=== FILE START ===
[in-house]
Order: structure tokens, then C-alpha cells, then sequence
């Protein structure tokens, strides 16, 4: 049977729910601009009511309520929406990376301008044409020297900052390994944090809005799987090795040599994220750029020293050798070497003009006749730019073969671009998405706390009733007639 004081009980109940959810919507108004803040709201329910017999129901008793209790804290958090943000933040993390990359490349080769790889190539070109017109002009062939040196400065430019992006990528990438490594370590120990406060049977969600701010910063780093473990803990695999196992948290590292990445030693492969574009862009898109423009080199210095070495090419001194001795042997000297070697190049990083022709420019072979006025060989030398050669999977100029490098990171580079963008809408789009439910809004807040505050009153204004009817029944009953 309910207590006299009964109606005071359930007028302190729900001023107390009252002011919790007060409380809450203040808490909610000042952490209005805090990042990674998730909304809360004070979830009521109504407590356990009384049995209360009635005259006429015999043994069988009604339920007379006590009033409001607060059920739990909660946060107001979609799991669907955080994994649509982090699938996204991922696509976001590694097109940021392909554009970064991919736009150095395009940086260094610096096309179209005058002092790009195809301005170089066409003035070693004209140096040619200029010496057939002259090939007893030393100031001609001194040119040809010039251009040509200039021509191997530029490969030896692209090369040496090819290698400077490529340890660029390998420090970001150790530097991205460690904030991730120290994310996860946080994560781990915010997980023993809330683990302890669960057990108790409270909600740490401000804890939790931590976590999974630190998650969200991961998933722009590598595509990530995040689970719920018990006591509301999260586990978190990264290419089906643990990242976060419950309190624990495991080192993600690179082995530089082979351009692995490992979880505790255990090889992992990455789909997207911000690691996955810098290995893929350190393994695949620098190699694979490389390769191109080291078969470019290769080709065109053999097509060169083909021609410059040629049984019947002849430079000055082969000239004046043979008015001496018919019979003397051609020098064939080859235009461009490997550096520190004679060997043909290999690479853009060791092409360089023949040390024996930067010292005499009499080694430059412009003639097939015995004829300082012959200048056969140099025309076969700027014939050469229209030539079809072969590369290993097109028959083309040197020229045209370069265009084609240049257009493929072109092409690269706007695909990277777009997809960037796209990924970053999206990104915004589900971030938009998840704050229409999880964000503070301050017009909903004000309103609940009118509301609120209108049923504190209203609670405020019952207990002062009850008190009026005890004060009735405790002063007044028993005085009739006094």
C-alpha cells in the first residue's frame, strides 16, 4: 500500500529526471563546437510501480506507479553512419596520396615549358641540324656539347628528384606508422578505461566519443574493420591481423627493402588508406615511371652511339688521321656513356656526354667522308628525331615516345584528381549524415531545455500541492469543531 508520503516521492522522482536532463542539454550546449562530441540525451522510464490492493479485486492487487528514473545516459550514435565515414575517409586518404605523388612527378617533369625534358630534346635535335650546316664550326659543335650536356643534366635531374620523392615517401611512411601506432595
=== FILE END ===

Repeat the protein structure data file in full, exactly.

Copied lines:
[in-house]
Order: structure tokens, then C-alpha cells, then sequence
């Protein structure tokens, strides 16, 4: 049977729910601009009511309520929406990376301008044409020297900052390994944090809005799987090795040599994220750029020293050798070497003009006749730019073969671009998405706390009733007639 004081009980109940959810919507108004803040709201329910017999129901008793209790804290958090943000933040993390990359490349080769790889190539070109017109002009062939040196400065430019992006990528990438490594370590120990406060049977969600701010910063780093473990803990695999196992948290590292990445030693492969574009862009898109423009080199210095070495090419001194001795042997000297070697190049990083022709420019072979006025060989030398050669999977100029490098990171580079963008809408789009439910809004807040505050009153204004009817029944009953 309910207590006299009964109606005071359930007028302190729900001023107390009252002011919790007060409380809450203040808490909610000042952490209005805090990042990674998730909304809360004070979830009521109504407590356990009384049995209360009635005259006429015999043994069988009604339920007379006590009033409001607060059920739990909660946060107001979609799991669907955080994994649509982090699938996204991922696509976001590694097109940021392909554009970064991919736009150095395009940086260094610096096309179209005058002092790009195809301005170089066409003035070693004209140096040619200029010496057939002259090939007893030393100031001609001194040119040809010039251009040509200039021509191997530029490969030896692209090369040496090819290698400077490529340890660029390998420090970001150790530097991205460690904030991730120290994310996860946080994560781990915010997980023993809330683990302890669960057990108790409270909600740490401000804890939790931590976590999974630190998650969200991961998933722009590598595509990530995040689970719920018990006591509301999260586990978190990264290419089906643990990242976060419950309190624990495991080192993600690179082995530089082979351009692995490992979880505790255990090889992992990455789909997207911000690691996955810098290995893929350190393994695949620098190699694979490389390769191109080291078969470019290769080709065109053999097509060169083909021609410059040629049984019947002849430079000055082969000239004046043979008015001496018919019979003397051609020098064939080859235009461009490997550096520190004679060997043909290999690479853009060791092409360089023949040390024996930067010292005499009499080694430059412009003639097939015995004829300082012959200048056969140099025309076969700027014939050469229209030539079809072969590369290993097109028959083309040197020229045209370069265009084609240049257009493929072109092409690269706007695909990277777009997809960037796209990924970053999206990104915004589900971030938009998840704050229409999880964000503070301050017009909903004000309103609940009118509301609120209108049923504190209203609670405020019952207990002062009850008190009026005890004060009735405790002063007044028993005085009739006094």
C-alpha cells in the first residue's frame, strides 16, 4: 500500500529526471563546437510501480506507479553512419596520396615549358641540324656539347628528384606508422578505461566519443574493420591481423627493402588508406615511371652511339688521321656513356656526354667522308628525331615516345584528381549524415531545455500541492469543531 508520503516521492522522482536532463542539454550546449562530441540525451522510464490492493479485486492487487528514473545516459550514435565515414575517409586518404605523388612527378617533369625534358630534346635535335650546316664550326659543335650536356643534366635531374620523392615517401611512411601506432595